It was not uniquely focused on international relations, though of course this was a recurrent theme, but rather on the capacities of each country or “system” to face the challenges of the future. Could we learn anything from each other?
Having arranged the speakers and timetable, we then got onto setting up the online infrastructure, with the University of Adelaide, where the hybrid live/ webcast event was to be hosted. It was at that point, the same day as the AUKUS deal was announced, that the trouble started.
“How am I to fill in this box?” my colleague asked me, sending me the compliance form required by the government. I replied there was no need, as we were not working with any foreign entity. This brief exchange alerted me to a range of other things going on.
I replied both to the school head and the chief security officer (a professor) that this event was not covered by the Act and asked why they were being made to fill out the form. I was told this was simply “due process”, when in fact a simple yes or no question could have shown it was not required.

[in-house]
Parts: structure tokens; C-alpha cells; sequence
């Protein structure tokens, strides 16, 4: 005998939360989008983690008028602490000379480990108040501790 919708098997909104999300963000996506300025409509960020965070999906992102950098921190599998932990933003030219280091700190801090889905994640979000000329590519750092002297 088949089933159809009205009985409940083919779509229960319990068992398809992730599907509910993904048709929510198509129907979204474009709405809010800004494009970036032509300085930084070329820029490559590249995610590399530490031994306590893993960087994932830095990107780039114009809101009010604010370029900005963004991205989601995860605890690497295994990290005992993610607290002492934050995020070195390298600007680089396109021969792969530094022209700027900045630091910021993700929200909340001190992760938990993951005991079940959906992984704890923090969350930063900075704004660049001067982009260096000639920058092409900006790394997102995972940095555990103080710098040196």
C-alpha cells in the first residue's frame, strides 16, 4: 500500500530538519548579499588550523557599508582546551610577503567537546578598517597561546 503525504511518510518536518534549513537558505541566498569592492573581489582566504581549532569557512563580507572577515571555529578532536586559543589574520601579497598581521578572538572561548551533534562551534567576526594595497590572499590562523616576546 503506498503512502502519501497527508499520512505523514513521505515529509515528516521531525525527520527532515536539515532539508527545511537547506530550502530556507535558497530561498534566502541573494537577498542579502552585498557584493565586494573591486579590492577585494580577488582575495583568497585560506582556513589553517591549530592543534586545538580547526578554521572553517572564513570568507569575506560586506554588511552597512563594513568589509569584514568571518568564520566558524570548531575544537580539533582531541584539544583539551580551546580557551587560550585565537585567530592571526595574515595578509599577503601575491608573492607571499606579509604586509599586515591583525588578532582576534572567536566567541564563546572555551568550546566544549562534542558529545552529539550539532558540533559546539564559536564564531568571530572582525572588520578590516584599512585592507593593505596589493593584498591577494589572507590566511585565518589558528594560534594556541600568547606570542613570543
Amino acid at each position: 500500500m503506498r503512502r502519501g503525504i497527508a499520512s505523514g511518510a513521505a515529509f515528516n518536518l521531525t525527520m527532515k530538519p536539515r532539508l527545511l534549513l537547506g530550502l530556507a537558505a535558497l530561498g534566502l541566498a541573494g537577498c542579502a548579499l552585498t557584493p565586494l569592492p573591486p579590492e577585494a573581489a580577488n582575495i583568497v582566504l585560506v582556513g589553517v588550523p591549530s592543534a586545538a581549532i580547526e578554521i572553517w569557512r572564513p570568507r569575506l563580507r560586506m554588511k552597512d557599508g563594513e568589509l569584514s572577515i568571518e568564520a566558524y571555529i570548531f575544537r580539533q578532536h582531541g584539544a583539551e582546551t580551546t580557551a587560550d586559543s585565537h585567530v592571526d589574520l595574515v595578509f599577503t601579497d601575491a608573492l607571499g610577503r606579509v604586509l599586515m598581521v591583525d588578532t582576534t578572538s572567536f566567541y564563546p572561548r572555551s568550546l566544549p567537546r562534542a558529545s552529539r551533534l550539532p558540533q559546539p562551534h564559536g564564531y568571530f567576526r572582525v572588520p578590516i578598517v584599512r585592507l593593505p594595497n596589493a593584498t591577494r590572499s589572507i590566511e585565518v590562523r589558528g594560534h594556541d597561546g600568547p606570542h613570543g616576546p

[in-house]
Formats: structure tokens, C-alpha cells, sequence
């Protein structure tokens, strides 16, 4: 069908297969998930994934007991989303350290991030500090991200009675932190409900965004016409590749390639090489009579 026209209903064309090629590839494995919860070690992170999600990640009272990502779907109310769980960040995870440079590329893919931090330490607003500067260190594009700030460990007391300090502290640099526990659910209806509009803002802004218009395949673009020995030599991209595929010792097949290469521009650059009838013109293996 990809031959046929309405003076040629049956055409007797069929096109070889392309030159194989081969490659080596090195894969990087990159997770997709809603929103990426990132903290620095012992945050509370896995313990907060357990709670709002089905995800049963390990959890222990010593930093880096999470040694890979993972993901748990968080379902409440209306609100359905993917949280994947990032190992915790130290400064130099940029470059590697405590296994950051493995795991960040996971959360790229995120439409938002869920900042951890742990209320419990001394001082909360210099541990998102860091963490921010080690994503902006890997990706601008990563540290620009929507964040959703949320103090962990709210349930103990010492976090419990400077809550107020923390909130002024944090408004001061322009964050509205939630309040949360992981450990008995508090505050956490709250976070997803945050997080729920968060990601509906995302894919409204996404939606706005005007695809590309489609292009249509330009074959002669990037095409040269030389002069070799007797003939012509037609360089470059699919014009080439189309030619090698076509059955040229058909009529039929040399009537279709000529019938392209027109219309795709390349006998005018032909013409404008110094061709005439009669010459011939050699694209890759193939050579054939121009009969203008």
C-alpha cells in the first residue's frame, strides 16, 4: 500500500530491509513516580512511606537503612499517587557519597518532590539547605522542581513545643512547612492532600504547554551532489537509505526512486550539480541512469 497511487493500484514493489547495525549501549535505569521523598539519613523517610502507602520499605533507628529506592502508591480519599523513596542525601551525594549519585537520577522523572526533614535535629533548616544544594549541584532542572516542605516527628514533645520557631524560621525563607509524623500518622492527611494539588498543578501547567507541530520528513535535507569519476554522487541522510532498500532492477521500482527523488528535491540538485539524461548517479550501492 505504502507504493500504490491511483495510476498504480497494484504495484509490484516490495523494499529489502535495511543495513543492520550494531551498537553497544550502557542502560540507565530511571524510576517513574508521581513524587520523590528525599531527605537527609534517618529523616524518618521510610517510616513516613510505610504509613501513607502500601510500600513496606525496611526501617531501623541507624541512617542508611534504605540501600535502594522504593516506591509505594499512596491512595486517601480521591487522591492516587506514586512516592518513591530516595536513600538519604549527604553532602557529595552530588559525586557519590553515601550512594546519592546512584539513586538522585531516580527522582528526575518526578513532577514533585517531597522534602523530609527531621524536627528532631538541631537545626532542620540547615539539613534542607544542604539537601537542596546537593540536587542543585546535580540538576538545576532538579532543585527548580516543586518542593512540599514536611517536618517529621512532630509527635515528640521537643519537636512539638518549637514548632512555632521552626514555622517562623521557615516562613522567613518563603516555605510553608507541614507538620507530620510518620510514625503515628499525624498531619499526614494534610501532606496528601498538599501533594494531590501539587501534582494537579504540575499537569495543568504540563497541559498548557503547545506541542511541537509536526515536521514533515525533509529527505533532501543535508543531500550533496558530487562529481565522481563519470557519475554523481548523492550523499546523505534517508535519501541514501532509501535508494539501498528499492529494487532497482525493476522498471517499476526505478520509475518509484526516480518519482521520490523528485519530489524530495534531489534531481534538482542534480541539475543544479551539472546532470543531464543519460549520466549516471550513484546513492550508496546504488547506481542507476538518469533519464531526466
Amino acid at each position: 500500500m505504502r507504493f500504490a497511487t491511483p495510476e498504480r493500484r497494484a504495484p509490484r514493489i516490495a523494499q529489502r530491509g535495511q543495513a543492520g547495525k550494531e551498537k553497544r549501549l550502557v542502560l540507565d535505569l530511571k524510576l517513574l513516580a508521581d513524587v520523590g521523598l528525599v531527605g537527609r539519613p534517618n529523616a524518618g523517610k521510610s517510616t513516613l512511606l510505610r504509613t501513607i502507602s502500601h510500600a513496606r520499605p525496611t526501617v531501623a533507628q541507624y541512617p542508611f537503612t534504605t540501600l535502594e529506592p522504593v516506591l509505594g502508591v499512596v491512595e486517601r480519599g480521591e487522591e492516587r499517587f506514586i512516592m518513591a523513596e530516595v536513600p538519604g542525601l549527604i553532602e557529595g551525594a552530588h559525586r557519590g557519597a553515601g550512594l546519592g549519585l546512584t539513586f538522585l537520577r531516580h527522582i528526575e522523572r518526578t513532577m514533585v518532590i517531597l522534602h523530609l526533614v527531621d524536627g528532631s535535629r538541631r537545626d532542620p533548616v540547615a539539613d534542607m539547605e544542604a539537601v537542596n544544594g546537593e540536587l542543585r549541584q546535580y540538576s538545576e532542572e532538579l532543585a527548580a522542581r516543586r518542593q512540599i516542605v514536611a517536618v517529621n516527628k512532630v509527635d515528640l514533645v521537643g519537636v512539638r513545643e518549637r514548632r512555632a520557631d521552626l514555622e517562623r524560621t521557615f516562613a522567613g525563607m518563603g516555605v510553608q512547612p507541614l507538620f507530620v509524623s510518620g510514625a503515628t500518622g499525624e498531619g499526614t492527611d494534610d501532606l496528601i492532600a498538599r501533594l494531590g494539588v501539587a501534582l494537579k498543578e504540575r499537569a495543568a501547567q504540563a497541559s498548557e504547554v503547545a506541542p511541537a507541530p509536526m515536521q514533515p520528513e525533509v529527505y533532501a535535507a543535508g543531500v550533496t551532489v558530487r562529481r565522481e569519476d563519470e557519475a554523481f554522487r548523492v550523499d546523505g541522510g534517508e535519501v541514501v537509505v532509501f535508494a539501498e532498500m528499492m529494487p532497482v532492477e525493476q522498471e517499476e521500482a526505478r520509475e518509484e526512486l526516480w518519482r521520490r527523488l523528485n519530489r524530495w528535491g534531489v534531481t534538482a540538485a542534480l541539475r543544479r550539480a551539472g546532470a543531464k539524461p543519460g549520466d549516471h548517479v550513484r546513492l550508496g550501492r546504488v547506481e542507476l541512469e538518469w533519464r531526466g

We were then asked, “Why have you not named Palgrave Macmillan (Singapore or UK) as a foreign organisation involved with the engagement?” This referred to a sponsorship deal with the publisher which, in the end, did not come off. So, it now seems that any conference sponsored by a non-Australian publisher is required to fill in the foreign interference form.
I do not know if such sponsorship by a publisher (and in the social sciences, Palgrave Macmillan is one of the big three or four) is covered by the Act. Perhaps, as with Kevin Rudd or Tony Abbott’s need to register their own “foreign interests”, it is an unfortunate by-product of the kind of poorly drafted legislation which has become a hallmark of this government. However, other demands were clearly not legally required.